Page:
Impassioned Sanders Supporters Reach Upstate NY With DIY Activism
SCOTT SIMON, HOST:
The New York primary on Tuesday may be a chance for Bernie Sanders to score a victory that will upend the race or began to clinch the nomination for his opponent. His campaign raised more money than Hillary Clinton's in March, but in upstate New York there's a network of do-it-yourself activists who've spent their own time and money trying to upset Hillary Clinton in a state she represented for eight years. Brian Mann profiles one grassroots organizer in Saranac Lake, N.Y.
BRIAN MANN, BYLINE: I'm at a Bernie Sanders rally in this tiny mountain village.
UNIDENTIFIED CHILD: Bernie, Bernie, Bernie.
MANN: There are dozens of people here. That's a lot for this remote corner of New York that often votes Republican. A crowd of kids with their parents hold signs urging passing cars to honk. Sue Abbot-Jones, a retired schoolteacher, is wearing a tie-dyed Bernie T-shirt. She's beaming at the turnout.
SUE ABBOT-JONES: Bernie has the changes in mind that need to happen.
MANN: Now, here's the thing. Bernie Sanders isn't here. None of his staff are here. This is the third event Abbot-Jones has organized for Sanders, and she's done it all independently, spending her own cash, building her own network of support on Facebook. I ask her to show me how it works, how activists like her are taking signals from the Sanders campaign but then working basically solo trying to beat Hillary Clinton.
(SOUNDBITE OF VIDEO)
UNIDENTIFIED WOMAN: Welcome to intro to phone banking. Thank you for taking time to join this webinar and to call voters for Bernie.
MANN: Abbot-Jones takes me to her apartment, which has been turned to a kind of one-woman campaign center. She's not very computer savvy, but the Sanders team has given people like her enough advice online, like that tutorial. Her goal is to change the trajectory of this race.
ABBOT-JONES: People don't participate like they should. It's a democracy. We should all be participating and paying our own dues through our actions. You know, you don't have to always give money.
MANN: This kind of thing is happening all over the country. Yes, there have been big Bernie rallies in stadiums with tens of thousands of people, but there's also this decentralized campaign underway, giving Sanders a big presence on the street and a viral level of impact on social media. Abbot-Jones says her part of northern New York has been really receptive. Vermont is a short drive away and people here live in Burlington's media market.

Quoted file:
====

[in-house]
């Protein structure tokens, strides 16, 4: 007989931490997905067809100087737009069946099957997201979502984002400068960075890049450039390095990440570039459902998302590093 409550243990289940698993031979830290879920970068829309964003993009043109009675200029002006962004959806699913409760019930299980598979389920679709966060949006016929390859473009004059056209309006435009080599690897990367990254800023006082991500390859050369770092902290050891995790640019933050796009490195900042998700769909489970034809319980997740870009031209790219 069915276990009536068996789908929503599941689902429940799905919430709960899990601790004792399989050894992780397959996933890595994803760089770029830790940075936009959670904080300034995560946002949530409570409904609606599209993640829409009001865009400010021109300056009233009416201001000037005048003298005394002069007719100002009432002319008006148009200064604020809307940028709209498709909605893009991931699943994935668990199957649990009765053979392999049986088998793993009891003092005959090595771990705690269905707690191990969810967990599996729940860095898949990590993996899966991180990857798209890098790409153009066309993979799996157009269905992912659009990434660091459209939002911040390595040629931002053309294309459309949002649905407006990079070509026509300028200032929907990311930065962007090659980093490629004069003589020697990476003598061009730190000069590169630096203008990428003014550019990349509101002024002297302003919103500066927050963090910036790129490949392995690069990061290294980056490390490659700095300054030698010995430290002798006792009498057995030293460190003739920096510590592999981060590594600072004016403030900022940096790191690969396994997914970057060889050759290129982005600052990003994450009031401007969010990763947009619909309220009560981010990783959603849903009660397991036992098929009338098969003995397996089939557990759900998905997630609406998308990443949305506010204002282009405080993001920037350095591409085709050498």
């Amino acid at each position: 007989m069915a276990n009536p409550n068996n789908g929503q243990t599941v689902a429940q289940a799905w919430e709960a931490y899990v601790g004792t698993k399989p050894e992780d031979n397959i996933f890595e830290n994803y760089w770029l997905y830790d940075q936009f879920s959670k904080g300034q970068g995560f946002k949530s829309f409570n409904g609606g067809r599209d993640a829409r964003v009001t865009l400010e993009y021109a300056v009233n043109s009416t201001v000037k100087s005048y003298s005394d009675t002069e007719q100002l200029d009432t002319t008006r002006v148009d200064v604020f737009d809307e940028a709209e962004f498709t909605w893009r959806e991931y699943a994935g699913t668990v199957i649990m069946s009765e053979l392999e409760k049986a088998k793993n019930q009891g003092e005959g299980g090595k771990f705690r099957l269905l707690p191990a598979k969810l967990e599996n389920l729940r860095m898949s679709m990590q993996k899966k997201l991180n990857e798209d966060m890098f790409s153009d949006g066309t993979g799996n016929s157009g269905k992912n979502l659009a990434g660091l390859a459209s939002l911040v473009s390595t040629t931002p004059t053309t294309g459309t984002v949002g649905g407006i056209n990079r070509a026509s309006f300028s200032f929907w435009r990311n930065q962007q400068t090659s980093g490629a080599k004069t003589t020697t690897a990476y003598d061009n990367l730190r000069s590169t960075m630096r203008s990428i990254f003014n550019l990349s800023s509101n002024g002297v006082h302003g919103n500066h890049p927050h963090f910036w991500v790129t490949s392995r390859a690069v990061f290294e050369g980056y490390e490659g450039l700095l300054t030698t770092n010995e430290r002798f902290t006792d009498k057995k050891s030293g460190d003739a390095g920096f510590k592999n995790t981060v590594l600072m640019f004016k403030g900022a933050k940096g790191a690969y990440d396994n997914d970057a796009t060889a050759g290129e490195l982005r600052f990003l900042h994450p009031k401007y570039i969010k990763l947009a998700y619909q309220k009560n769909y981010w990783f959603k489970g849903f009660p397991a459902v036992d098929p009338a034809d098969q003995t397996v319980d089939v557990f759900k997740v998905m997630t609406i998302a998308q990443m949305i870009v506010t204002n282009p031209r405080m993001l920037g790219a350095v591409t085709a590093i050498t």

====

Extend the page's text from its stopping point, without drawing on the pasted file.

ABBOT-JONES: I have followed him forever and cheered him on.
MANN: Abbot-Jones says she used to feel this same passion for Hillary Clinton.
ABBOT-JONES: Yeah, I even wore my hair like her when she first - was first lady (laughter).
MANN: Are you serious?
ABBOT-JONES: I adored her. Yeah, I am serious.
MANN: Oh, no, that's amazing.
ABBOT-JONES: I adored her and of course...
MANN: But she thinks Democrats like Clinton and Barack Obama move too far to the right, and she's furious about contributions they took from Wall Street. She also felt betrayed by Hillary Clinton's early support for the Iraq war. I ask Abbot-Jones what she'll do if her activism doesn't work and what if after all these hours going door to door and spreading memes on Facebook Bernie Sanders loses and Hillary Clinton is the nominee?
ABBOT-JONES: If I don't make it into the convention, I'll be outside of the convention. I think we should make a fuss, and now is the time. We are in big trouble.
MANN: Unlike a lot of the young people supporting Sanders, Sue Abbot-Jones is old enough to remember 1968 when there were huge protests from the left at the Democratic convention in Chicago. If Sanders doesn't win the nomination, she says, the next big rally she helps organize might be at the Democratic convention this summer in Philadelphia. For NPR News, I'm Brian Mann in Saranac Lake, N.Y.
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